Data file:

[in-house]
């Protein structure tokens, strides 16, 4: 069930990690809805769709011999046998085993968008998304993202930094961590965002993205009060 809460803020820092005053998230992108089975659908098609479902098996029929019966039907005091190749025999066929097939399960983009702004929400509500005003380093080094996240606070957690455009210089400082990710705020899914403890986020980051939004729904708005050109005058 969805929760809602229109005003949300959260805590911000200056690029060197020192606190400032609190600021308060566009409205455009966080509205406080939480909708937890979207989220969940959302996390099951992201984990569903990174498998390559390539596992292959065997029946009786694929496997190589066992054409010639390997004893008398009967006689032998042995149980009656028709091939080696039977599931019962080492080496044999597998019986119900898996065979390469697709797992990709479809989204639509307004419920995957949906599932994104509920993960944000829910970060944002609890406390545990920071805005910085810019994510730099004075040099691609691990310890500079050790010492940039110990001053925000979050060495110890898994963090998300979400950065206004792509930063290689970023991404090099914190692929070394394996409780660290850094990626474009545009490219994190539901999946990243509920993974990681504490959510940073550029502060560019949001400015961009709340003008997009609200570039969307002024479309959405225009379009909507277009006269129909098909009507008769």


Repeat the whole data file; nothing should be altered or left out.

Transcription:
[in-house]
């Protein structure tokens, strides 16, 4: 069930990690809805769709011999046998085993968008998304993202930094961590965002993205009060 809460803020820092005053998230992108089975659908098609479902098996029929019966039907005091190749025999066929097939399960983009702004929400509500005003380093080094996240606070957690455009210089400082990710705020899914403890986020980051939004729904708005050109005058 969805929760809602229109005003949300959260805590911000200056690029060197020192606190400032609190600021308060566009409205455009966080509205406080939480909708937890979207989220969940959302996390099951992201984990569903990174498998390559390539596992292959065997029946009786694929496997190589066992054409010639390997004893008398009967006689032998042995149980009656028709091939080696039977599931019962080492080496044999597998019986119900898996065979390469697709797992990709479809989204639509307004419920995957949906599932994104509920993960944000829910970060944002609890406390545990920071805005910085810019994510730099004075040099691609691990310890500079050790010492940039110990001053925000979050060495110890898994963090998300979400950065206004792509930063290689970023991404090099914190692929070394394996409780660290850094990626474009545009490219994190539901999946990243509920993974990681504490959510940073550029502060560019949001400015961009709340003008997009609200570039969307002024479309959405225009379009909507277009006269129909098909009507008769």